Sometimes, it's a matter of not knowing exactly what to check especially in older manual cameras ... remember that when TS purchased the camera, it appeared to be in "excellent condition".
no what, like when we buy used lens from shops or fellow cser, one needs to know what to check before commiting to buy, if not ask friends who have more experience in buying use eqpt to go along.

i remember when i bought my 1st dslr (used), i got my friend to bring down his lap top and his camera and lens (since i know his lens got no problem on his dslr as well as my film cameras). so can check if the camera got focusing issue, dead pixels as well as compare the metering.

anyway, its up to individuals.:)
 

Dream Merchant

Moderator
Staff member
Jan 11, 2007
9,660
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#18
no what, like when we buy used lens from shops or fellow cser, one needs to know what to check before commiting to buy, if not ask friends who have more experience in buying use eqpt to go along.

i remember when i bought my 1st dslr (used), i got my friend to bring down his lap top and his camera and lens (since i know his lens got no problem on his dslr as well as my film cameras). so can check if the camera got focusing issue, dead pixels as well as compare the metering.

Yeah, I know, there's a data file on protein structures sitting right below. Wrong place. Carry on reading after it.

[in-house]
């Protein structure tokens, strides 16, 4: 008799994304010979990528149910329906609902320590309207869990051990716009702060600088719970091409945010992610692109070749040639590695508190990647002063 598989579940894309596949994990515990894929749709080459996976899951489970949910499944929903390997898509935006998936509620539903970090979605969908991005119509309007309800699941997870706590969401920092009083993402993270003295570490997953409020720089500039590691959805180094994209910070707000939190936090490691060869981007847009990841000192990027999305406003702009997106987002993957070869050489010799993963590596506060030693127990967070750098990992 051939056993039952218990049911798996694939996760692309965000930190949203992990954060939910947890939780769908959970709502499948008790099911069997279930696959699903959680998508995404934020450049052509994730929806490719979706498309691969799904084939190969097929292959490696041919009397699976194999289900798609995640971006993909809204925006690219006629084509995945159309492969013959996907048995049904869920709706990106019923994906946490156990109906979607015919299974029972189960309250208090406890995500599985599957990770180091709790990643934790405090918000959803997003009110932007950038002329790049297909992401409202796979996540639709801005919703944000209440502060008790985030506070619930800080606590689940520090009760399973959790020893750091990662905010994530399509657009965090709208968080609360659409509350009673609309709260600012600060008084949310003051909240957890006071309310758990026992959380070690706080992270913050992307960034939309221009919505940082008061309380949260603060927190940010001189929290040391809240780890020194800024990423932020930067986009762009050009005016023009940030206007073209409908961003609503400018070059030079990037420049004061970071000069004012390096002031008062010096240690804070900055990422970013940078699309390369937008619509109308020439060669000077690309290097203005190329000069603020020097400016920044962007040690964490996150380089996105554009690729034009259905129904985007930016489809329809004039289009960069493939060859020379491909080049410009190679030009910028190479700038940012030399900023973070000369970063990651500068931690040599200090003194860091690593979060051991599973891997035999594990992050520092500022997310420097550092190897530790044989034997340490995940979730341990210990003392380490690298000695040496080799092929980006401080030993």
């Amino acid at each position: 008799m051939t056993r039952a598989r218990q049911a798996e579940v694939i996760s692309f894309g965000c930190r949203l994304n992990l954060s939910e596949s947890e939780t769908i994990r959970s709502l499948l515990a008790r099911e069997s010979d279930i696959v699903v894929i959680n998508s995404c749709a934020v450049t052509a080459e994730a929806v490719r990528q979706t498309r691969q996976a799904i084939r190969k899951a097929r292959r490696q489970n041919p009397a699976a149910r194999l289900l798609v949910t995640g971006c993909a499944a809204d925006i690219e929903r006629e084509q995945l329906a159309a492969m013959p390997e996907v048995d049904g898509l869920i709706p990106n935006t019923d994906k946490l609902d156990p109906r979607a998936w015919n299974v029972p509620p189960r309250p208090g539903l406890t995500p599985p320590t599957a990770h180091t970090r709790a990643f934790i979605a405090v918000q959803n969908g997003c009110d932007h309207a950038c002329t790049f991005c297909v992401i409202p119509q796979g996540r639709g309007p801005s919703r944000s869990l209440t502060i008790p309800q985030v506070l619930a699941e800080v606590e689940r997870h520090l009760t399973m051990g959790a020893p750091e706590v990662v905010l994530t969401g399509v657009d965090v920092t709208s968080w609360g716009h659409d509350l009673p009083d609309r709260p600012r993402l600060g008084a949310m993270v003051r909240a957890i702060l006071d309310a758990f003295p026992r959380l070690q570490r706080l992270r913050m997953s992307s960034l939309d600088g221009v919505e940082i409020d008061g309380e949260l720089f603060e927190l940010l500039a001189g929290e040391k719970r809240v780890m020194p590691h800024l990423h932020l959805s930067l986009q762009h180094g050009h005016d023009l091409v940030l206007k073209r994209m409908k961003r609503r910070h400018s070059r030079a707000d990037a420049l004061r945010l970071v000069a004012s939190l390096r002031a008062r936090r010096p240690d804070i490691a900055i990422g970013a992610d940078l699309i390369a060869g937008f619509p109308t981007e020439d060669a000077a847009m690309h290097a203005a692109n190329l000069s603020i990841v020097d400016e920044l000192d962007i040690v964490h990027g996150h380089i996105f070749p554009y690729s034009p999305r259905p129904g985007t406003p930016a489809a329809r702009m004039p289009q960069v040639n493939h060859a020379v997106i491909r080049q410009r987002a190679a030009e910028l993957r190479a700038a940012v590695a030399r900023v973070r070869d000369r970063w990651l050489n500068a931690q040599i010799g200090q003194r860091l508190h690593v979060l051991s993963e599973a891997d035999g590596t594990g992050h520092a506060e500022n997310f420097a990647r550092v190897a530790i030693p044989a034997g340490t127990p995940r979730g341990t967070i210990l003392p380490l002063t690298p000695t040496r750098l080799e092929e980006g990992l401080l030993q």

anyway, its up to individuals.:)


I agree ... but not everyone is as experienced or informed as you Dennis.

It's good you shared so that others can have an idea of specifically what to look out for and what to check/do next time. ;)
 

TimJohn

New Member
Apr 16, 2008
67
0
0
Eastern Part of Singapore
#19
Hi
I have recently purchased a FM and FM2 from a fellow CSer. The camera is in excellent condition but some how I get the feeling that the Exposure Meters of both cameras may not be functioning as it should.

I tried to test the meters using the method I best know how (or think I know how). I have taken readings with the same lens attached to the cameras and set identical shutter speeds and aperture settings, but somehow the exposure meter gives me different readings with both cameras.

I was told that the best thing to do is get the reading via a light meter but I don't have one. I would like to find out from the more experienced people here in CS what to do.

I know that sending the camera to the shops to be serviced is one option but that means spending $$$.

Anyone with advice or able to help?

Thanks

TJ
Hi Everyone,
Thanks for the valuable responses and suggestions. I went out and bought a Light Meter. Will try using the Light Meter recommendation settings as well as both the camera's settings and compare the results. Appreciate all the helpful suggestions and tutoring.

TJ
 

G-man

Senior Member
Mar 2, 2006
2,280
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My House
#20
Have fun with your FM2, it's a darn reliable camera. The proverbial workhorse, if you will. It is my first SLR and I still enjoy using it every once in awhile.

Also remember to check the batteries and remove them from the camera when you're not using it for long periods (anything more than 1 month).